A male software engineer at Google recently wrote a 10-page memo in which he argued that women’s biological makeup causes them to be inherently less suitable for jobs in technology. In his rationale, James Damore named specific characteristics that supposedly make women ineffective tech workers. He wrote that women are drawn toward “feelings and aesthetics rather than ideas” and that these differences explain why women prefer jobs with a more artistic or social bent. He also wrote that women are more neurotic than men, which causes them to experience higher anxiety and lower stress tolerance, which in turn leads to their being underrepresented in high-stress jobs such as those in technology.
The document circulated around the company before making its way into the world, and the ensuing uproar led to Damore being fired.
The incident has ignited a debate about free speech in the workplace, specifically, what happens when an employee expresses an idea offensive in an organization’s corporate culture. In a written response to Googlers about Damore’s dismissal, Google CEO Sundar Pichai said the diatribe violated “our code of conduct and cross[ed] the line by advancing harmful gender stereotypes in our workplace.” Pichai’s response also noted that the company’s code of conduct requires employees to do “their utmost to create a workplace culture… free of harassment, intimidation, bias, and unlawful discrimination.”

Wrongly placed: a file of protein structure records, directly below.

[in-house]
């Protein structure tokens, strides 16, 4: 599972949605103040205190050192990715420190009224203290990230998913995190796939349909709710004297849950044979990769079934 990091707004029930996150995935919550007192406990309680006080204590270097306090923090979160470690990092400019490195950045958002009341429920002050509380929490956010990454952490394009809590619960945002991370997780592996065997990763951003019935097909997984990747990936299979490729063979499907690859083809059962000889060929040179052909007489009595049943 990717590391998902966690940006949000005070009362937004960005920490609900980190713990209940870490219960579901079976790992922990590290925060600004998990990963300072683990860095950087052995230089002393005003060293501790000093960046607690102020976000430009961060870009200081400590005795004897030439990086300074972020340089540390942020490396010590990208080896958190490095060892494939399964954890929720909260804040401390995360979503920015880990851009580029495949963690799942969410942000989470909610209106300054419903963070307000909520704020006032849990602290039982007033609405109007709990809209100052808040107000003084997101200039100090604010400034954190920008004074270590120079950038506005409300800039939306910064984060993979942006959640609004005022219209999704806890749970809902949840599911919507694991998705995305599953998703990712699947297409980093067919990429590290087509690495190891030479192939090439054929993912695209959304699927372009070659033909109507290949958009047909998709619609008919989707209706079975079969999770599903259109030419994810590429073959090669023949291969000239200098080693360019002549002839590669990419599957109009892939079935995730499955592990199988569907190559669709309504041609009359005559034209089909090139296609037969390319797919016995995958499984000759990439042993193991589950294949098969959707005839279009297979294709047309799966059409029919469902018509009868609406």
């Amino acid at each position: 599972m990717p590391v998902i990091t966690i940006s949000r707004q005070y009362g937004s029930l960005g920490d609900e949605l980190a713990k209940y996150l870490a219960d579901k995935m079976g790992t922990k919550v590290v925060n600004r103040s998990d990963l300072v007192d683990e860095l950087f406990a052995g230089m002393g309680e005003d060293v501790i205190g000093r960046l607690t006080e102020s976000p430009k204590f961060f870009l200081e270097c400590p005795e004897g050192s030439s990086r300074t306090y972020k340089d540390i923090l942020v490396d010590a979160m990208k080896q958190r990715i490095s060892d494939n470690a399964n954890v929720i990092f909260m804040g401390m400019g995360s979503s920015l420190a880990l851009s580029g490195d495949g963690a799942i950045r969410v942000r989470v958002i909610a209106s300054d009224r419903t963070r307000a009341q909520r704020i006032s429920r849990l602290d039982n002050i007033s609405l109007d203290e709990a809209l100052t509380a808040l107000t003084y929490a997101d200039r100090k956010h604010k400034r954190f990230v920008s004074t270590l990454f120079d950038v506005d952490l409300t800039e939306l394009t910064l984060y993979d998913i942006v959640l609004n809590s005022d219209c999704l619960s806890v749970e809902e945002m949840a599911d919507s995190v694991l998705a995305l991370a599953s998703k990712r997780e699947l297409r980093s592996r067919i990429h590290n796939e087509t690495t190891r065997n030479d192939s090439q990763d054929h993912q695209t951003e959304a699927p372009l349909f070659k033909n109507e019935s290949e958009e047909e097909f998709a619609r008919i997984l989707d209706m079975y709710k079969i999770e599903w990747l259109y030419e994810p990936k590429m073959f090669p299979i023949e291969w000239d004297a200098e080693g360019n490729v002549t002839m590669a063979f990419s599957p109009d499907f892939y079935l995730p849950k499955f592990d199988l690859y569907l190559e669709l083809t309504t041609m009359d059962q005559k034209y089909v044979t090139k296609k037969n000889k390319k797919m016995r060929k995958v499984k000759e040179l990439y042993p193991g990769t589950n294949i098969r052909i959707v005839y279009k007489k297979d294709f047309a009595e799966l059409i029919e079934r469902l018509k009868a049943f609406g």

Damore has since complained about his ouster to federal labor officials, saying Google is trying to silence him. However, attorneys knowledgeable about labor law say companies can legally prohibit speech and behavior that either harasses or discriminates against other staff. Furthermore, an organization may fire employees who violate the employer’s values.
Does doing so squelch free speech or provide a safe work environment?
- Does Google’s firing of James Damore go against its own platform of encouraging its employees to speak their minds?
- What impact might Google’s action have on other employees at the company?
- Do you think employees should have free rein to say anything in the workplace environment?